- Golf Courses
- Golf packages
- Wildlife Safaris
- Contact Us
Ethiopia, officially known as the Federal Democratic Republic of Ethiopia, is a sovereign state located in the Horn of Africa.
It is bordered by Eritreato the north and northeast, Djibouti and Somalia to the east, Sudan and South Sudan to the west, and Kenya to the south. With over 100 million inhabitants, Ethiopia is the most populous landlocked country in the world, as well as the second-most populous nation on the African continent after Nigeria.
It occupies a total area of 1,100,000 square kilometres (420,000 sq mi), and its capital and largest city is Addis Ababa.
Some of the oldest evidence for anatomically modern humans has been found in Ethiopia, which is widely considered the region from which Homo sapiens first set out for the Middle East and points beyond.
According to linguists, the first Afroasiatic-speaking populations settled in the Horn region during the ensuingNeolithic era.
Tracing its roots to the 2nd millennium BC, Ethiopia was a monarchy for most of its history.
During the first centuries AD the Kingdom of Aksummaintained a unified civilization in the region. followed by Abyssinia circa 1137.
Ethiopia derived prestige with its uniquely successful military resistance during the late 19th-century Scramble for Africa, becoming the only African country to defeat a European colonial power and retain its sovereignty.
Subsequently, many African nations adopted the colors of Ethiopia's flag following their independence.
It was the first independent African member of the 20th-century League of Nations and the United Nations. In 1974, at the end of Haile Selassie's reign, power fell to a communist military junta known as the Derg, backed by the Soviet Union, until it was defeated by the EPRDF, which has ruled since about the time of the collapse of the USSR in 1991.
Ethiopia is a multilingual nation with around 80 ethnolinguistic groups, the three largest of which are the Tigray, Oromo and Amhara. Most people in the country speak Afroasiatic languages of the Cushitic or Semitic branches. Additionally, Omotic languages are spoken by Omotic ethnic minority groups inhabiting the southern regions, and languages from the Nilo-Saharan phylum are also spoken by the nation's Nilotic ethnic minorities.
Ethiopia is the origin of the coffee bean. It is a land of natural contrasts, with its vast fertile West, jungles, and numerous rivers, the world's hottest settlement of Dallol in its north, Africa's largest continuous mountain ranges and the largest cave in Africa at Sof Omar.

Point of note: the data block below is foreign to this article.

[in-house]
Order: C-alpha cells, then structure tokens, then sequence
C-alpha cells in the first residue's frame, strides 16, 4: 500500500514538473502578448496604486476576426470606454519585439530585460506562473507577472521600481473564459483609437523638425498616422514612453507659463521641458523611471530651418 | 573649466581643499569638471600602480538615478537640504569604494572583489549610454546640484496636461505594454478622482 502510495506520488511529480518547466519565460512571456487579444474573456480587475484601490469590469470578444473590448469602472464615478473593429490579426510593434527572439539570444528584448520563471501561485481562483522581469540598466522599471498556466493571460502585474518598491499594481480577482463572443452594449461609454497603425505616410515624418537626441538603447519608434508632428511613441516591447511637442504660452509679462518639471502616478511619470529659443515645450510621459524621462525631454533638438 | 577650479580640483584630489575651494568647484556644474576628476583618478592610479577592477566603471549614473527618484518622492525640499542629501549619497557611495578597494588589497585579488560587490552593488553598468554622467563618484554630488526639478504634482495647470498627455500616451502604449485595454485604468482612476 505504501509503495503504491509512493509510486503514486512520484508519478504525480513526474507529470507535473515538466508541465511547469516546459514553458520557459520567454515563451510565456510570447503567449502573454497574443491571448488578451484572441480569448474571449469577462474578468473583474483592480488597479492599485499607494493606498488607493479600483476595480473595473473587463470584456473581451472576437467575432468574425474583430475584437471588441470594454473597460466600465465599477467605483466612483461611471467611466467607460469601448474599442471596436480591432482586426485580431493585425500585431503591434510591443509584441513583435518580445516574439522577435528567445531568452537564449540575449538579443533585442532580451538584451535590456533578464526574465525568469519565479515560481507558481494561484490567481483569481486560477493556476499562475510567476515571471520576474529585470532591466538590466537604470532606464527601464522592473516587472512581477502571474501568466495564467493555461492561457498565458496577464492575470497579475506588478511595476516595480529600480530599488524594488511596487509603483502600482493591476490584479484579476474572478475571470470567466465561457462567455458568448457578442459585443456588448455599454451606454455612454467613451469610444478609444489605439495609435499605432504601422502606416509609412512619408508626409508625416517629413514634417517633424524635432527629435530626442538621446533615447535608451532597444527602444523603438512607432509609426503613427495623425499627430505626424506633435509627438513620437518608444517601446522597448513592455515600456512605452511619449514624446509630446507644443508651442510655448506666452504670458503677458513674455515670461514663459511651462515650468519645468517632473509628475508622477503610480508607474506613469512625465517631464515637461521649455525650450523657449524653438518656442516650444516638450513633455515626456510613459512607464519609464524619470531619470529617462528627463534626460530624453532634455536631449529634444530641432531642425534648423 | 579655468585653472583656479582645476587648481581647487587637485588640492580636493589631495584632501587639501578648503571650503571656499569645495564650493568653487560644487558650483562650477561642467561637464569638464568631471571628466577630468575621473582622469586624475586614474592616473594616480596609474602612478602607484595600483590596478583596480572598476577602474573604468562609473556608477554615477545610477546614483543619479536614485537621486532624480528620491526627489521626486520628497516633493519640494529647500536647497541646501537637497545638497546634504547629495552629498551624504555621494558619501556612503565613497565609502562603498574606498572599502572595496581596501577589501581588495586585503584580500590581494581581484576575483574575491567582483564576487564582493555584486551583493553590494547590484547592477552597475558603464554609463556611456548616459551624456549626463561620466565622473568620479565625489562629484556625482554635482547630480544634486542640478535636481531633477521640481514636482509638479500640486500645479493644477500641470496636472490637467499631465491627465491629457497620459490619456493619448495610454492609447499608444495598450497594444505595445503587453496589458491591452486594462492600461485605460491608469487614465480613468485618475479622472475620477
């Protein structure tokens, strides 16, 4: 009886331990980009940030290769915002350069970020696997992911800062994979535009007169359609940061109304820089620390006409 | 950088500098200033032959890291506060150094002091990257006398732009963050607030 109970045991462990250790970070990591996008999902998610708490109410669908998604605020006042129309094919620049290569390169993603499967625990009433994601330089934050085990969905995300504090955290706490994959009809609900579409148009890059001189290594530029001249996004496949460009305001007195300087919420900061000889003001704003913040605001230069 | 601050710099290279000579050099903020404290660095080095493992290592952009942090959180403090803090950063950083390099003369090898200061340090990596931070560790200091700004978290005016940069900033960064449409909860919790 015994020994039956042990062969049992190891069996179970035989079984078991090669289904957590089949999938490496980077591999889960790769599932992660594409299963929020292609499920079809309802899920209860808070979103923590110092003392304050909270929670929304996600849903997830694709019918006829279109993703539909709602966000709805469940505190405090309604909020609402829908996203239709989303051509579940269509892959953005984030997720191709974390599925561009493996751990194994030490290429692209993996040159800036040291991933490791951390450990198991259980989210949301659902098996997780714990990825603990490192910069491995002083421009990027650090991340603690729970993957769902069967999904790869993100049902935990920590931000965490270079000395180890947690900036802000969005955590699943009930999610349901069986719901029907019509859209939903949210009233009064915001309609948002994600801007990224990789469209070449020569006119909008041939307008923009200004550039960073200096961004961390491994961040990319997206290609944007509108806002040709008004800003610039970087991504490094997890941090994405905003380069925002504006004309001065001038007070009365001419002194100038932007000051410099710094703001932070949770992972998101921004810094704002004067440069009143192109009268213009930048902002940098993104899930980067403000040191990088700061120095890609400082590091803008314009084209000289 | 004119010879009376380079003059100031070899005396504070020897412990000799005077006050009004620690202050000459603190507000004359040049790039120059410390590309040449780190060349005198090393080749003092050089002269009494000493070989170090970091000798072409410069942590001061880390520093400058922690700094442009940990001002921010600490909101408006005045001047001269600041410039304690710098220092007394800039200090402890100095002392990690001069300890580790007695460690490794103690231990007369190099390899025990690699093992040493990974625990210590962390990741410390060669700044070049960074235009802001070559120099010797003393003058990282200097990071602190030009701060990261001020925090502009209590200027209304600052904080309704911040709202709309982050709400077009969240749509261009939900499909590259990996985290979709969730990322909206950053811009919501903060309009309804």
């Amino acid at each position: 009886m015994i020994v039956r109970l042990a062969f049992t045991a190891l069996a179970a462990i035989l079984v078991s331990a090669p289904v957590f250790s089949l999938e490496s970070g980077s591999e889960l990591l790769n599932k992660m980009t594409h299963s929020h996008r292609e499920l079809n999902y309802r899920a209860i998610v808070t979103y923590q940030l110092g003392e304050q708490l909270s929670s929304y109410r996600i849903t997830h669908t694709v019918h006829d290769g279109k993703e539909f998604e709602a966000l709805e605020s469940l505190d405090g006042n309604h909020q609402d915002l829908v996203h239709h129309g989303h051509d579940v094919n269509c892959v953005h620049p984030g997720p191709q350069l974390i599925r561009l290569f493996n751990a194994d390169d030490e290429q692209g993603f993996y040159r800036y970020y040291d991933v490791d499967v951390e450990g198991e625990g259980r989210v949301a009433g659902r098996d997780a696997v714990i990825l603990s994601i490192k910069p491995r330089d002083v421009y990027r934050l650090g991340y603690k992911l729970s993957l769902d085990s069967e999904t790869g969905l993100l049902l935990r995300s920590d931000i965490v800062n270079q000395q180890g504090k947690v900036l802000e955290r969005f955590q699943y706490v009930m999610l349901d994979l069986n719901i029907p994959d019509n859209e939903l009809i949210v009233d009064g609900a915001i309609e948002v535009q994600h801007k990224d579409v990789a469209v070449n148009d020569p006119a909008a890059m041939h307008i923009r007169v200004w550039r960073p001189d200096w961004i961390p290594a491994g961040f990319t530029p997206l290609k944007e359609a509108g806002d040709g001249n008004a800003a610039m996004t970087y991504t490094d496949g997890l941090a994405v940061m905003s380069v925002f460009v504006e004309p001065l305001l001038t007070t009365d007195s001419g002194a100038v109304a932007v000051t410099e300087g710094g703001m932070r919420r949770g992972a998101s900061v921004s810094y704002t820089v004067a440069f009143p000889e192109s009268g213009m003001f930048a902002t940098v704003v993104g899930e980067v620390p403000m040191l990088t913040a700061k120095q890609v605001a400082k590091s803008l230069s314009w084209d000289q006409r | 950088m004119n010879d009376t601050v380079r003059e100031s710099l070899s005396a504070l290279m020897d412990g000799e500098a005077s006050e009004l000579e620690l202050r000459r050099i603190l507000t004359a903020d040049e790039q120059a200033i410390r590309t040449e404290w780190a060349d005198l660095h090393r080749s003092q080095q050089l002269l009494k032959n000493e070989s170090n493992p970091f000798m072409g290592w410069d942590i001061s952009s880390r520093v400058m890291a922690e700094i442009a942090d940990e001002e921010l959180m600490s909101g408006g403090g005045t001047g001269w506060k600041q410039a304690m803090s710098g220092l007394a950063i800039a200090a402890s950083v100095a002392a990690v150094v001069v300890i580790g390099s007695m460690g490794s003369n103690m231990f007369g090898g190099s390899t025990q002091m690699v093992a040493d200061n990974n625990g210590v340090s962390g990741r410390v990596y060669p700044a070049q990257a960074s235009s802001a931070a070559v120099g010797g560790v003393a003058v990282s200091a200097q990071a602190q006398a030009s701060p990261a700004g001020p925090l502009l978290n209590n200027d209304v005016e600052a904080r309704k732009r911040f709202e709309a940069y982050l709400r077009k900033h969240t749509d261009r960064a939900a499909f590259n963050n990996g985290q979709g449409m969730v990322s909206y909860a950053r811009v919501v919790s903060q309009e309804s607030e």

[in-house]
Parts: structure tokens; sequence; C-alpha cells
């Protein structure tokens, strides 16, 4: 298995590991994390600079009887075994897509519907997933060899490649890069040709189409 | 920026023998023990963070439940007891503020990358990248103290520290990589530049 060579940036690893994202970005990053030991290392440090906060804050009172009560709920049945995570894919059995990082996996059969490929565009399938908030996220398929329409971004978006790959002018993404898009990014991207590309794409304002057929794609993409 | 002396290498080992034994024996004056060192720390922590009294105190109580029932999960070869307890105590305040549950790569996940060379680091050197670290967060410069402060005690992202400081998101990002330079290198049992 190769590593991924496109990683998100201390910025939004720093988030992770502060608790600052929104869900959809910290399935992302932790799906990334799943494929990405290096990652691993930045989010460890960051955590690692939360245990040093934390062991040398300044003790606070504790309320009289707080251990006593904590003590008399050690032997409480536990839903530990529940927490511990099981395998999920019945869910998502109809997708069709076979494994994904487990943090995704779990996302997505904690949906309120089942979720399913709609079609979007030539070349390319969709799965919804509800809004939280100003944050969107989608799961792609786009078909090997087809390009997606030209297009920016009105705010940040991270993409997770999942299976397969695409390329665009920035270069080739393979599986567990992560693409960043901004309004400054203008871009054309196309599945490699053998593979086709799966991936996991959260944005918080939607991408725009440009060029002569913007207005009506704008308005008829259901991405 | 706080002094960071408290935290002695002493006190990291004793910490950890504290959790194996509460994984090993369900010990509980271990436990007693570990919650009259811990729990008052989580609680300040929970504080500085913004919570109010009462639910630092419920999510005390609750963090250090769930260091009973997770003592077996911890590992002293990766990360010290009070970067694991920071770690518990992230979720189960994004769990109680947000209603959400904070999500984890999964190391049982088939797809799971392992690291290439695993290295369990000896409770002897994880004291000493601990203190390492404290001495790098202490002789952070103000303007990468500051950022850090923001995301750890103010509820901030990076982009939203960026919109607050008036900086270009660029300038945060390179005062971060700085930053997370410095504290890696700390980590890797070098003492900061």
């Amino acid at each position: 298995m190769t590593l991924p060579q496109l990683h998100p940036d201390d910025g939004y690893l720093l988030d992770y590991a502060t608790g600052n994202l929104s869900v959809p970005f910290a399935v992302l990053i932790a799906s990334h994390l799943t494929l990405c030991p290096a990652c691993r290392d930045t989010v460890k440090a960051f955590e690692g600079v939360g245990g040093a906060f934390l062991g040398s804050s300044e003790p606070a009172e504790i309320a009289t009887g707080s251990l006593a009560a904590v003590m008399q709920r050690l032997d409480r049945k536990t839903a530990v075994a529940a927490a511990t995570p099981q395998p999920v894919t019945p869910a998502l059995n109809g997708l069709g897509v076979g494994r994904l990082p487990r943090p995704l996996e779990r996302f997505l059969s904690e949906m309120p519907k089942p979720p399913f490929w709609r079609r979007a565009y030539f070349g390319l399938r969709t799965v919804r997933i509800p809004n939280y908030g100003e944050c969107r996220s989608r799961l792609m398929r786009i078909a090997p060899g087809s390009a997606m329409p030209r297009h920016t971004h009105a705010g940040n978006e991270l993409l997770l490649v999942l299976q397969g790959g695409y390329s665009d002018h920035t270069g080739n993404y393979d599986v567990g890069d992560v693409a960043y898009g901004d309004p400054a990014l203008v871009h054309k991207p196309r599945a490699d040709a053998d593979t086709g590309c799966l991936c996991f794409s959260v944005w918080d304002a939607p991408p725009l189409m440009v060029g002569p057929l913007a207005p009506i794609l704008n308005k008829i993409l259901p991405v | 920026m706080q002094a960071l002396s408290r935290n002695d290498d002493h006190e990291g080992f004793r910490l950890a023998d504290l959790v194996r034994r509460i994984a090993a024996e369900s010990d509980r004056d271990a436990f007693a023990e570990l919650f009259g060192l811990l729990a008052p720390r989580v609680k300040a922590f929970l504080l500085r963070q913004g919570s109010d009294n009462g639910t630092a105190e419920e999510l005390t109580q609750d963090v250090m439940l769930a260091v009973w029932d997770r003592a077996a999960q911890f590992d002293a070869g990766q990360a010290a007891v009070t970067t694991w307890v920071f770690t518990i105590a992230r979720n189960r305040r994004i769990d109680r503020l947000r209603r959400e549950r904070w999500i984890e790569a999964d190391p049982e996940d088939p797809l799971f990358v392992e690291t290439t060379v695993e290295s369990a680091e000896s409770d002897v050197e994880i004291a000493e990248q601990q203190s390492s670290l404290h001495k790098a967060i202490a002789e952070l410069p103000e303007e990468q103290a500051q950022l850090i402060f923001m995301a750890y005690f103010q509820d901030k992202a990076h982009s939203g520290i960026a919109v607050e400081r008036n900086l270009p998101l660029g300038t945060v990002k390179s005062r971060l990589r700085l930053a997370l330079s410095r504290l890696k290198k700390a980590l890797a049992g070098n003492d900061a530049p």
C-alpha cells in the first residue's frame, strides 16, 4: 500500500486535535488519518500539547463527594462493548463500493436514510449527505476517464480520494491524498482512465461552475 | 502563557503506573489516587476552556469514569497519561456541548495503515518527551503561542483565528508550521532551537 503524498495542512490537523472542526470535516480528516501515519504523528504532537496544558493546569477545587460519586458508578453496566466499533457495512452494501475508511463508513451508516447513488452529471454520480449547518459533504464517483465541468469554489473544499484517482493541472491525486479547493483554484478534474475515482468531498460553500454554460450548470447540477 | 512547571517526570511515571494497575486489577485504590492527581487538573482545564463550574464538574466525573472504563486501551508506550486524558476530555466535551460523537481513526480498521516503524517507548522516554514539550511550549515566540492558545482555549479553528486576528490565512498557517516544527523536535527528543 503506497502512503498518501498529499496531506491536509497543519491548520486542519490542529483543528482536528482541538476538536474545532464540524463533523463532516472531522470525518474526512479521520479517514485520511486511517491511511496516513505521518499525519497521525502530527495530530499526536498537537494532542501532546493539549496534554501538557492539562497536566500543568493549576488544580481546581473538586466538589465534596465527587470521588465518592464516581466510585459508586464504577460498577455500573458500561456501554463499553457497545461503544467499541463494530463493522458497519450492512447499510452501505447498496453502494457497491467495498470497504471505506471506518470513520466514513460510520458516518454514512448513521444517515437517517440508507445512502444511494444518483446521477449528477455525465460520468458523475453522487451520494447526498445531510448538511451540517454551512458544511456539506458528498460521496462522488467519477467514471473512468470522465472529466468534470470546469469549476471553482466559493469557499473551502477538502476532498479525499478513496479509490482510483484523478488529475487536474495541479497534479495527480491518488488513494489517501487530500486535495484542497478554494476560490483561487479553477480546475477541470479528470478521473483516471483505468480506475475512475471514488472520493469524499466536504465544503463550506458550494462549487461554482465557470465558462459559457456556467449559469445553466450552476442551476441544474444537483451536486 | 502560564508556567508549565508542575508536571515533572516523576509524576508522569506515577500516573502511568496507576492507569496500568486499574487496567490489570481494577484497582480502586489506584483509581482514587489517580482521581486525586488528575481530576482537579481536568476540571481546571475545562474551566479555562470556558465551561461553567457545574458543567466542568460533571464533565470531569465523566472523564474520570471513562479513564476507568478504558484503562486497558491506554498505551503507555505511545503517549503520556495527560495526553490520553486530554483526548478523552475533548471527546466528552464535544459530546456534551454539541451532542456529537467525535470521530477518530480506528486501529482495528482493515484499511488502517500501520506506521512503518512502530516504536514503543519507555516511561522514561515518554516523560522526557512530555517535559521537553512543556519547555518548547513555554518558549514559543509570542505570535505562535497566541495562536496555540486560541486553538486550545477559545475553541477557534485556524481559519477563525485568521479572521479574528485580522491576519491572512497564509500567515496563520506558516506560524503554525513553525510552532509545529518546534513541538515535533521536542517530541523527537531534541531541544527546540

Ethiopia has the most UNESCO World Heritage Sites in Africa. Ethiopia's ancient Ge'ez script, also known asEthiopic, is one of the oldest alphabets still in use in the world.
The Ethiopian calendar, which is seven years and around three months behind the Gregorian calendar, co-exists alongside the Oromo calendar. A slight majority of the population adheres to Christianity (mainly the Ethiopian Orthodox Tewahedo Church andPentay), while around a third follows Islam (primarily the Sunni denomination).
The country is the site of the Hijrah to Abyssinia and the oldest Muslim settlement in Africa at Negash. A substantial population of Ethiopian Jews, known as Beta Israel, resided in Ethiopia until the 1980s but most of them have since gradually emigrated to Israel.
Ethiopia has 31 endemic species of mammals. The African wild dog prehistorically had widespread distribution in the territory. However, with last sightings at Fincha, this canid is thought to be potentially extirpated within Ethiopia. The Ethiopian wolf is perhaps the most researched of all the endangered species within Ethiopia.
Ethiopia is a global center of avian diversity. To date more than 856 bird species have been recorded in Ethiopia, 20 of which are endemic to the country. Sixteen species are endangered or critically endangered. A large number of these birds feed on butterflies, like the Bicyclus anynana.
Historically, throughout the African continent, wildlife populations have been rapidly declining owing to logging, civil wars, pollution, poaching and other human interference.
A 17-year-long civil war, along with severe drought, negatively impacted Ethiopia's environmental conditions leading to even greater habitat degradation. Habitat destruction is a factor that leads to endangerment. When changes to a habitat occur rapidly, animals do not have time to adjust. Human impact threatens many species, with greater threats expected as a result of climate change induced by greenhouse gas emissions. With carbon dioxide emissions in 2010 of 6,494,000 tonnes, Ethiopia contributes just 0.02% to the annual human-caused release of greenhouse gases.
Ethiopia has a large number of species listed as critically endangered, endangered and vulnerable to global extinction. The threatened species in Ethiopia can be broken down into three categories (based on IUCN ratings): critically endangered, endangered, and vulnerable.